A Guide to China's Wet Markets

Jordan Reed

Wander down enough city streets and chances are you’ll stumble upon an outdoor market.

Some wet markets are housed in buildings these days, but many of the ones locals frequent are simply camped out on the sidewalk along intersections.

Some say that these markets are holdovers from village life and that the government should destroy them. It’s true, there are an assortment of troubles that come when you mix people, poultry, cattle, fish, and fresh produce along with the added bonus of almost zero standards of sanitation. Pollution, unregulated hygiene, and minor traffic issues aside, I’m glad they’re still around.

I’ve been in Dalian for nearly six years, and just a few weeks ago I found another of these neighbourhood markets tucked away. Stretched out along one side of a quiet intersection is a night market with everything you could think of and a few more things.

Discovering what the market has to offer

Just as the sun hung above the horizon, my wife and I began walking through the seafood end of it. Pale prawns kicked around in pans of water; clams, crabs, oysters, and mussels all floated in buckets; and silver fish of all sizes laid next to grey squid in trays. People crowded around, asking for prices, haggling with the vendors in the loud, guttural Dalian Hua accent the city is known for. Despite living in a coastal city, I’m not a seafood guy, and those sea cucumbers genuinely scare me, so we just kept on moving into the next section.

Cuts of lamb, pork, beef, and chicken laid on several tables looking pink and freshly sliced, while the butchers stood nearby answering questions of price, type, and age of the meat. My mouth began watering, and my wife asked if I wanted anything. "No, no; not yet," I said while my inner carnivore salivated some more. I wanted to get a look at what the market had to offer before really buying much. At least that was my plan.

We passed the produce section, where Chinese cabbage, carrots, onions, cucumbers, tomatoes, lettuce, mushrooms, and several types of long green vegetables sat in boxes while shoppers hunted for the best selection. They held them up, twisting and turning them with such discerning eyes, it almost made me want to stop and ask them exactly what made each vegetable good or bad. Beyond the veggies and fruit stalls things began getting cooked.

First up are the tables of the packed rice treats, Da Mi Hua. They are pressed into inch thick bricks about three inches long and are made from sugar and different sorts of rice. Next to them, a guy makes Cong You Bing (Chive Oil Pancake). When done, the fluffy circular bread is cut into triangles and stacked on top of each other.

Jiaohua Ji or Beggar’s Chicken is up next. The Jiangsu Province specialty is made by covering an entire chicken with clay and baking it for nearly six hours. The legend of its origin says the mud or clay, when cooked and cracked open, removes the bird’s feathers, completely revealing juicy meat.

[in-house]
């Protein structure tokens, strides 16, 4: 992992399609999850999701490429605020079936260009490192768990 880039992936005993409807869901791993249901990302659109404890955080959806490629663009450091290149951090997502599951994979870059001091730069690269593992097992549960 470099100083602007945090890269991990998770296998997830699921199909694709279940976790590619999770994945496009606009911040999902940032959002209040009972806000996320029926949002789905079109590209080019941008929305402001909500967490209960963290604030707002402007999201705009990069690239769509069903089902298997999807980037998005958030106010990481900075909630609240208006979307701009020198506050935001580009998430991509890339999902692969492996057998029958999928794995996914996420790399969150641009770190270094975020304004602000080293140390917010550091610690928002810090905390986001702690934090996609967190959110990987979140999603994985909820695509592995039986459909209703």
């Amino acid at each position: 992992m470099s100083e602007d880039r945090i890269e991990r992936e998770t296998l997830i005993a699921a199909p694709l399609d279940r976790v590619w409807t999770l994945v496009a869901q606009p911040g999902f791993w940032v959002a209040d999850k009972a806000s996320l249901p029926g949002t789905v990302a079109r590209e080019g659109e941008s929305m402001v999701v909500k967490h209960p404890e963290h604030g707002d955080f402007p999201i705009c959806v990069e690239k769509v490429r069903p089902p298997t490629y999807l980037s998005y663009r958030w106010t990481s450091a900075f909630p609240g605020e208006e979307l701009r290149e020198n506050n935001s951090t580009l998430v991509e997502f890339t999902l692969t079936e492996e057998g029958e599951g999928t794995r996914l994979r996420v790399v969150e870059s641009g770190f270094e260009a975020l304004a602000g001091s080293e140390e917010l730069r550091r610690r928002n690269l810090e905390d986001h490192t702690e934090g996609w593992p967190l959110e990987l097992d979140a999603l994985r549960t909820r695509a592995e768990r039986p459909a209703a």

Piled high in a kettle are boiling Shi Dan; these eggs have fetuses in them that you have to crunch through.

Not everything is appealing. We shy away from the pig snouts, feet, knees, and ears, and I stare at a gelatinous mound of cubes shaking on a cook’s grill. Chao Menzi, a starch-based Dalian delicacy, is getting fried. Another alarming sight I’ve heard of before catches my attention. Piled high in a kettle are boiling Shi Dan; these eggs have fetuses in them that you have to crunch through. We keep walking.

More fried, baked, and fresh foods take up the nearby tables, but the crowd makes it difficult to get in close at all the stalls. Household supplies and knick-knacks litter the next few stands, and we give only cursory glances at much of the stuff. As we come to the end of the market, a van with its back door open and people gathered around the bumper draw our eyes. My wife tells me she wants some, but I’m not even sure what it is. Stepping closer, I see that hollow, cylindrical popcorn sticks are being tossed into a large translucent plastic bag. Bao Mi Hua Bang, it’s called, and the metal box in the bed of the van spits a long continuous tube of it out as the people manning it snap off the popcorn stick every 30 centimetres or so. We buy some and then cross the road as the moon replaces the sun above the horizon.

More than just a market

My mother and aunts love this place, my wife tells me, reminding me that it is the older generation of Chinese that frequent these markets. To them all the hustle and bustle of development means little in the face of their main concern: providing for their family. These markets grant them access to cheap, fresh food that they daily prepare for their family’s meals.

Anyone who has spent any time in China or learning the language knows that food is a core cultural component to the Chinese. Ni chi fan le ma? Xiang chi shen me? Tai shou le ni! Chi dian ba! (Have you eaten? What do you want to eat? You’re too skinny! Eat more!) You’ll hear these and more if you spend any time at all with Chinese friends or family, and that’s just the tip of the iceberg.

Maybe outdoor markets are holdovers from a time that iconoclasts would like to eradicate in the name of progress, and perhaps that day will come soon enough. Until then, I plan to walk around their crowded stalls and down the busy sidewalks while I still can.

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Jordan Reed

Jordan Reed is a teacher and freelance writer living in Dalian, China since 2011. Follow along as he writes about China life, culture and travel.

Website: www.jordaninchina.com

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